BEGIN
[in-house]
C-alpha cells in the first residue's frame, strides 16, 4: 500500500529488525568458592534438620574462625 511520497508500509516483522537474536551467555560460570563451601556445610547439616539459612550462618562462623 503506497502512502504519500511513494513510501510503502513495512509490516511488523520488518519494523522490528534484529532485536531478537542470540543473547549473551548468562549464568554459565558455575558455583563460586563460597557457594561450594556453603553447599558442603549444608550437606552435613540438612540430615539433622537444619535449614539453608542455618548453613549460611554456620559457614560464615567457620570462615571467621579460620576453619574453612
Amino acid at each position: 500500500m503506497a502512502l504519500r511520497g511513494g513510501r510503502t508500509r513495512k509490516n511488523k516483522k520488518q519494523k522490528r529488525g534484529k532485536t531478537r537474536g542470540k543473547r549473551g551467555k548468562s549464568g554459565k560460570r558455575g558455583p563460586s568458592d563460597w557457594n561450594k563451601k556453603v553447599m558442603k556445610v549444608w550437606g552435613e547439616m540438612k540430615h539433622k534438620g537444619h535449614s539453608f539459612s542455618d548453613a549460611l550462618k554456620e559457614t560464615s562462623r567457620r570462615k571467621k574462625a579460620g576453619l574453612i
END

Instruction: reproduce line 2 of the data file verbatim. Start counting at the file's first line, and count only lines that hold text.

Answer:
C-alpha cells in the first residue's frame, strides 16, 4: 500500500529488525568458592534438620574462625 511520497508500509516483522537474536551467555560460570563451601556445610547439616539459612550462618562462623 503506497502512502504519500511513494513510501510503502513495512509490516511488523520488518519494523522490528534484529532485536531478537542470540543473547549473551548468562549464568554459565558455575558455583563460586563460597557457594561450594556453603553447599558442603549444608550437606552435613540438612540430615539433622537444619535449614539453608542455618548453613549460611554456620559457614560464615567457620570462615571467621579460620576453619574453612